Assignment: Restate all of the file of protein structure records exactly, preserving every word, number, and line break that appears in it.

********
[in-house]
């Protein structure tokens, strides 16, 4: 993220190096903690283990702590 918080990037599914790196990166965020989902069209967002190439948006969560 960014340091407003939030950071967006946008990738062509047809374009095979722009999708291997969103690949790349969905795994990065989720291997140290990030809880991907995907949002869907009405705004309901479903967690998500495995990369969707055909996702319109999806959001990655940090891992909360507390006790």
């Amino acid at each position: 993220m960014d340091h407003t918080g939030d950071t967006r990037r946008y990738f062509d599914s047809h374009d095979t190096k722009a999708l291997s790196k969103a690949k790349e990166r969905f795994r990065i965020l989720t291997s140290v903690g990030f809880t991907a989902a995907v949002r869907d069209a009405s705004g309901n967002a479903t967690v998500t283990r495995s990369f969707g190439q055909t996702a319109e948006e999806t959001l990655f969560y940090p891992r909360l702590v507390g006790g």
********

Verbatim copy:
[in-house]
């Protein structure tokens, strides 16, 4: 993220190096903690283990702590 918080990037599914790196990166965020989902069209967002190439948006969560 960014340091407003939030950071967006946008990738062509047809374009095979722009999708291997969103690949790349969905795994990065989720291997140290990030809880991907995907949002869907009405705004309901479903967690998500495995990369969707055909996702319109999806959001990655940090891992909360507390006790």
């Amino acid at each position: 993220m960014d340091h407003t918080g939030d950071t967006r990037r946008y990738f062509d599914s047809h374009d095979t190096k722009a999708l291997s790196k969103a690949k790349e990166r969905f795994r990065i965020l989720t291997s140290v903690g990030f809880t991907a989902a995907v949002r869907d069209a009405s705004g309901n967002a479903t967690v998500t283990r495995s990369f969707g190439q055909t996702a319109e948006e999806t959001l990655f969560y940090p891992r909360l702590v507390g006790g």